It's easy to get frustrated as a leader and assume that your congregation is not following Jesus as they should. Here's what's going on. read more
This is what it looks like when the gospel of Jesus is working in His people's lives. read more
No, it won't ever be completely closed, as I said in the beginning, because life happens. But you can move the door from wide-open to just a small crack. read more
A fire was lit in my soul during those days that has never been extinguished, never diminished and has never been watered down. read more
I've not met anyone who has all the "answers" to solve the great post-Easter exodus, but I've learned some mistakes we can all avoid. read more
Did you know that you could make a leap in the quality of your worship services just by paying attention to one simple thing? read more
It's not easy to bring enthusiastic volunteers into the fold at church. Here are some suggestions on how to attract them. read more
Have you ever been asked to volunteer for something? If you’re breathing and go to a church, you probably have.
A while back, the Center for Church Communications asked if I’d volunteer to serve on their board and to help create their exciting new Certification Lab for church communicators.
The usual “before I answer” questions went through my mind:
- What will I have to do?
- How much time will it take?
- Is this a worthy cause that fulfills what I want to do?
- The first two are logistical; the last is more strategic. Time is a limited resource. I want to use it effectively and strategically, with results. When it’s gone, it can’t be reused.
The church runs on volunteers. Perhaps your job is a volunteer position (or feels like it). Or maybe you rely on volunteers to get the work done. It’s critical to consider the strategic before the tactical. Here are some questions to clarify:
What are the benefits to be enjoyed? Every task has an outcome. And if a job needs doing, you need to know why someone would want to do it. If the outcome isn’t quickly evident (or seems negative), make sure you can find a positive you can emphasize. Living longer is nice, but you probably want something more tangible.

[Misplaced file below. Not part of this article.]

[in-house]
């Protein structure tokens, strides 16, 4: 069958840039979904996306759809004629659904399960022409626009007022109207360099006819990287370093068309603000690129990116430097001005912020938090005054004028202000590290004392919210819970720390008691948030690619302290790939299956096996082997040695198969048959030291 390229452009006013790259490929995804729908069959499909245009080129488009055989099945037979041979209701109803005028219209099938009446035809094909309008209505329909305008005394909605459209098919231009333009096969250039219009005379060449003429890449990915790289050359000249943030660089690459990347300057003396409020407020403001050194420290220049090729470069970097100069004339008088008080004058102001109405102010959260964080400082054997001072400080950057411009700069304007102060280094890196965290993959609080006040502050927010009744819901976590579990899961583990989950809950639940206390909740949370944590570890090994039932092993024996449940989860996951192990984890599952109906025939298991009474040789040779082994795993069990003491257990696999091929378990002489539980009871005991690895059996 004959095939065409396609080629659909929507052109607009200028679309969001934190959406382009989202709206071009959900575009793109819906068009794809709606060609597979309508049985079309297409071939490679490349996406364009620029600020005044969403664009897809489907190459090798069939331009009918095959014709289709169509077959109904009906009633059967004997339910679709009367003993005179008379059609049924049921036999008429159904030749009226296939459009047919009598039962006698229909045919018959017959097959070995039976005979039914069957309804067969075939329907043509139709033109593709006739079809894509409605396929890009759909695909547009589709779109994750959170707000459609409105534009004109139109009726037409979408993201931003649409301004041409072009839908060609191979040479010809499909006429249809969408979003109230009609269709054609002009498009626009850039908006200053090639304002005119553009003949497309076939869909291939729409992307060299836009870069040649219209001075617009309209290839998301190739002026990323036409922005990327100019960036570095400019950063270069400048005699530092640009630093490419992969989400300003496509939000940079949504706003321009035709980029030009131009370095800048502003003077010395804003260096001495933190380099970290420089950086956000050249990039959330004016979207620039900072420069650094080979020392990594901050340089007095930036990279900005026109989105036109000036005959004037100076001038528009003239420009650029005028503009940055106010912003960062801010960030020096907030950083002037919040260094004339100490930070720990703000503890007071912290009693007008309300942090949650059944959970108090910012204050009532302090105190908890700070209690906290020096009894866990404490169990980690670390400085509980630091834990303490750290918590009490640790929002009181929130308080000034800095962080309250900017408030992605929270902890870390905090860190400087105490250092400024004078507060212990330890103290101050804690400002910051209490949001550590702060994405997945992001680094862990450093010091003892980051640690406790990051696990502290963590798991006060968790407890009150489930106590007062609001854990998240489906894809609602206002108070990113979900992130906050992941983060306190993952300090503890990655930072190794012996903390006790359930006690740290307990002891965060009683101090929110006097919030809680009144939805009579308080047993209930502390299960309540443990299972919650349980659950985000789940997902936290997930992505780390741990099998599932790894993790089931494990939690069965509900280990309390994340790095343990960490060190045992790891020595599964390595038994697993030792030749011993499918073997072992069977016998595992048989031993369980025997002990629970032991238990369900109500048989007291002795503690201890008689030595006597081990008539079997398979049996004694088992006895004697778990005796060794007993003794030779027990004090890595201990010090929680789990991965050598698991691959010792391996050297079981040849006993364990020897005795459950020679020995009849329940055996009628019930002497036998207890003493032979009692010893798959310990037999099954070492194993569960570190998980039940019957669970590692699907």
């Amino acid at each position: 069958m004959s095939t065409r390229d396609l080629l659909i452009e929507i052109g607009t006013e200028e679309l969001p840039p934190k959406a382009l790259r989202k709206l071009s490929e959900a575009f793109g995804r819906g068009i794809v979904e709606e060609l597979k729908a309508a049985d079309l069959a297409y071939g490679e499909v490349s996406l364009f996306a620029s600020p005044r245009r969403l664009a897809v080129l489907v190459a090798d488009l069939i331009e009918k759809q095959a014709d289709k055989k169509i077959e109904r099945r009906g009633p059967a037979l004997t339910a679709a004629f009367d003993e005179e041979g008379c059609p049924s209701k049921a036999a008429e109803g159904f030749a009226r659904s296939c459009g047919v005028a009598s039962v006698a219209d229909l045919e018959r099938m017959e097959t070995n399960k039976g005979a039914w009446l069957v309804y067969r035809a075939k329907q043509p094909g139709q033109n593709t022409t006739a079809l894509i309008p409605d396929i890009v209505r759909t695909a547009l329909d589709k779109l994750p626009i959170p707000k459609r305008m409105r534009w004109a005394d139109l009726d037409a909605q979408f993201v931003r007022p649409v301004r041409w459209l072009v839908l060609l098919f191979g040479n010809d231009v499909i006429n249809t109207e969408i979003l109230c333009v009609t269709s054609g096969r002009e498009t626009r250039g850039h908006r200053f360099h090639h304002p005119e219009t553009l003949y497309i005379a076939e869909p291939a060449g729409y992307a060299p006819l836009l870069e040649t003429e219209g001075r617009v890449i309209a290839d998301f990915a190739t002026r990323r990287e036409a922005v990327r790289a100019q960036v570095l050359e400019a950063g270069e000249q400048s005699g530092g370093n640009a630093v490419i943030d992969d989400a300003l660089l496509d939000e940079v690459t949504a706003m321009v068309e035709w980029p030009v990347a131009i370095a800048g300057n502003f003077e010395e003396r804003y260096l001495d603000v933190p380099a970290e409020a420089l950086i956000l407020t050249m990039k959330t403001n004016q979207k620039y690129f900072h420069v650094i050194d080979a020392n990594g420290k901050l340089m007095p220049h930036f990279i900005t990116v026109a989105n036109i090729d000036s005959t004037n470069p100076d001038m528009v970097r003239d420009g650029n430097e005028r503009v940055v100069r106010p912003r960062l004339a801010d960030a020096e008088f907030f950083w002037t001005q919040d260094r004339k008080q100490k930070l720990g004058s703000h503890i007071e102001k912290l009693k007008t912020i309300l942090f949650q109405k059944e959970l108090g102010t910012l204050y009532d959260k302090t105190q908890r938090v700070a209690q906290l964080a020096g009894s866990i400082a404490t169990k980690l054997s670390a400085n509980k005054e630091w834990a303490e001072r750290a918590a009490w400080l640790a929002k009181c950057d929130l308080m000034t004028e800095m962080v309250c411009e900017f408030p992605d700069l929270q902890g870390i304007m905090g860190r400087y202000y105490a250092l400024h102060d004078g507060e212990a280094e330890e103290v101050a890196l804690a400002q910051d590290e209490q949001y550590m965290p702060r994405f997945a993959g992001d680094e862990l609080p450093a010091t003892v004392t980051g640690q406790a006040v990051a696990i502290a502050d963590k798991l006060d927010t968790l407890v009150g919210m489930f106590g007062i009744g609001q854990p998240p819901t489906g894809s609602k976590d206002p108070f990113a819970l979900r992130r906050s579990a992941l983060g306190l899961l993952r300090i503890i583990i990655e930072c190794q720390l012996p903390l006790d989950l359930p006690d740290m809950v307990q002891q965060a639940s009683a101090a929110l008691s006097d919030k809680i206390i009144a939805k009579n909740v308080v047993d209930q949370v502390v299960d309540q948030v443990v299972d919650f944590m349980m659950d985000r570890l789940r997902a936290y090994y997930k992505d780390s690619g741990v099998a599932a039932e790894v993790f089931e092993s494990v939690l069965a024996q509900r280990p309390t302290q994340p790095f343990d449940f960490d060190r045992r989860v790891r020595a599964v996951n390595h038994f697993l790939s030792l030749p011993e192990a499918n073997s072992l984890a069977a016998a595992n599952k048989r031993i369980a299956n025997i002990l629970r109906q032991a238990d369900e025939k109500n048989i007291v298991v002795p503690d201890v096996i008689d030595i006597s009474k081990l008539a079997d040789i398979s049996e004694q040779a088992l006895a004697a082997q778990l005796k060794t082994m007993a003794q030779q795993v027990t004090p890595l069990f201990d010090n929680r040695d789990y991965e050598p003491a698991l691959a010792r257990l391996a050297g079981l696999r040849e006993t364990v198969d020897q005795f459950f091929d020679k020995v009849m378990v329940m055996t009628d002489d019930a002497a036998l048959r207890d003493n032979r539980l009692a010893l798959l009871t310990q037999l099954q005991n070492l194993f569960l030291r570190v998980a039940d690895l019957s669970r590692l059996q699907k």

What kind of person is needed? Every person is known for something. Does the volunteer need to be known for something specific in order to fulfill this job effectively? If you require someone who’s meticulous, you don’t want to push a person who’s free-spirited. Allowing volunteers to use a task to fulfill what they want to do with their lives is much easier than pushing the proverbial square peg into the round hole.
What are the actual costs for doing this? This is huge. Marketing, at its core, is getting someone to do something for a “cost.” The higher the cost, the more benefit needs to come from it. So consider the perceived cost. Is it a lot of time, or is it a long drive? Does it force you to do what you don’t want to? You need to weigh the benefits or results.
It’s always important for you and your volunteers to go through this decision process because everyone needs to be reminded of the job’s benefits in order for them to do the tactical work (the perceived price). It’s important to keep people focused on the positive rewards: ultimately, ministry!? —Mark McDonald
Loss is hard. Although everyone handles grief differently, I’m convinced that nobody handles it easily.
One of the ways that Christ comforts His children is through His body—the church. Romans 12:15 reminds us to “weep with those who weep” (ESV). After all, that’s what Jesus did. When His friend Lazarus died, He wept with Mary and Martha over their loss (John 11:35).
So when Jesus gives us, His ambassadors on earth, an opportunity to represent Him through comforting those experiencing loss; we must not take it lightly. That’s why I think it is vital that every church think through their own “care plan” now. read more
While we live in a world that celebrates jumping from one relationship to the next, faithfulness has taken a backseat to self-interest. And sad to say, the church world appears to be not far behind, as Christians hop from one church, one ministry and one message to the next.
All of that is motivated by the bottom line—what’s in it for me and what’s best for me?
Like honor, faithfulness is big in God’s eyes yet certainly not valued highly in the day and age we live in. read more
There is a four-letter word that will sentence you to success as your serve another person’s ministry: O-B-E-Y! Obedience is coming under the authority of your mentor. In other words, submission is the key.
Elisha came under the authority of Elijah and received the blessing of the double portion:
“And so it was, when they had crossed over, that Elijah said to Elisha, 'Ask! What may I do for you, before I am taken away from you?' Elisha said, 'Please let a double portion of your spirit be upon me.' So he said, 'You have asked a hard thing. Nevertheless, if you see me when I am taken from you, it shall be so for you; but if not, it shall not be so'” (2 Kings 2:9-10). read more